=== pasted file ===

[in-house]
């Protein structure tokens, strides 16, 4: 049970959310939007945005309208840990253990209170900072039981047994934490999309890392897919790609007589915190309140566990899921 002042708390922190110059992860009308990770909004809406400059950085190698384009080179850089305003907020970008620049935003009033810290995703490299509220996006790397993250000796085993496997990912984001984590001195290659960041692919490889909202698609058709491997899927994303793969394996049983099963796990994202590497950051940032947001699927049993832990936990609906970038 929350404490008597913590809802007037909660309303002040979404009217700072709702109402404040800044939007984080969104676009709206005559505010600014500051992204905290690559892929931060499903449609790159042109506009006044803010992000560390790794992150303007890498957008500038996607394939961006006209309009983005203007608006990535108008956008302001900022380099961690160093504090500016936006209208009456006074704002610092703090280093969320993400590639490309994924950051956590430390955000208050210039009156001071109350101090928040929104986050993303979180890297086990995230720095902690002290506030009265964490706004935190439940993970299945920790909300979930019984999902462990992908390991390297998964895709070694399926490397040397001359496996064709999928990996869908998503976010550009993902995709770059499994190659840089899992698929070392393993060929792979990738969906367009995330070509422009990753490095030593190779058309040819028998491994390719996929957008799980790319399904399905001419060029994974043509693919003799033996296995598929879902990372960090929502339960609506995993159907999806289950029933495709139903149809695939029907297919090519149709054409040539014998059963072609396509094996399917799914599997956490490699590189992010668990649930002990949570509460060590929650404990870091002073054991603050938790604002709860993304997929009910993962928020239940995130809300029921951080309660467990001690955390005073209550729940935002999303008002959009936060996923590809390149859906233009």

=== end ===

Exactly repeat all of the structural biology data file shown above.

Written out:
[in-house]
């Protein structure tokens, strides 16, 4: 049970959310939007945005309208840990253990209170900072039981047994934490999309890392897919790609007589915190309140566990899921 002042708390922190110059992860009308990770909004809406400059950085190698384009080179850089305003907020970008620049935003009033810290995703490299509220996006790397993250000796085993496997990912984001984590001195290659960041692919490889909202698609058709491997899927994303793969394996049983099963796990994202590497950051940032947001699927049993832990936990609906970038 929350404490008597913590809802007037909660309303002040979404009217700072709702109402404040800044939007984080969104676009709206005559505010600014500051992204905290690559892929931060499903449609790159042109506009006044803010992000560390790794992150303007890498957008500038996607394939961006006209309009983005203007608006990535108008956008302001900022380099961690160093504090500016936006209208009456006074704002610092703090280093969320993400590639490309994924950051956590430390955000208050210039009156001071109350101090928040929104986050993303979180890297086990995230720095902690002290506030009265964490706004935190439940993970299945920790909300979930019984999902462990992908390991390297998964895709070694399926490397040397001359496996064709999928990996869908998503976010550009993902995709770059499994190659840089899992698929070392393993060929792979990738969906367009995330070509422009990753490095030593190779058309040819028998491994390719996929957008799980790319399904399905001419060029994974043509693919003799033996296995598929879902990372960090929502339960609506995993159907999806289950029933495709139903149809695939029907297919090519149709054409040539014998059963072609396509094996399917799914599997956490490699590189992010668990649930002990949570509460060590929650404990870091002073054991603050938790604002709860993304997929009910993962928020239940995130809300029921951080309660467990001690955390005073209550729940935002999303008002959009936060996923590809390149859906233009």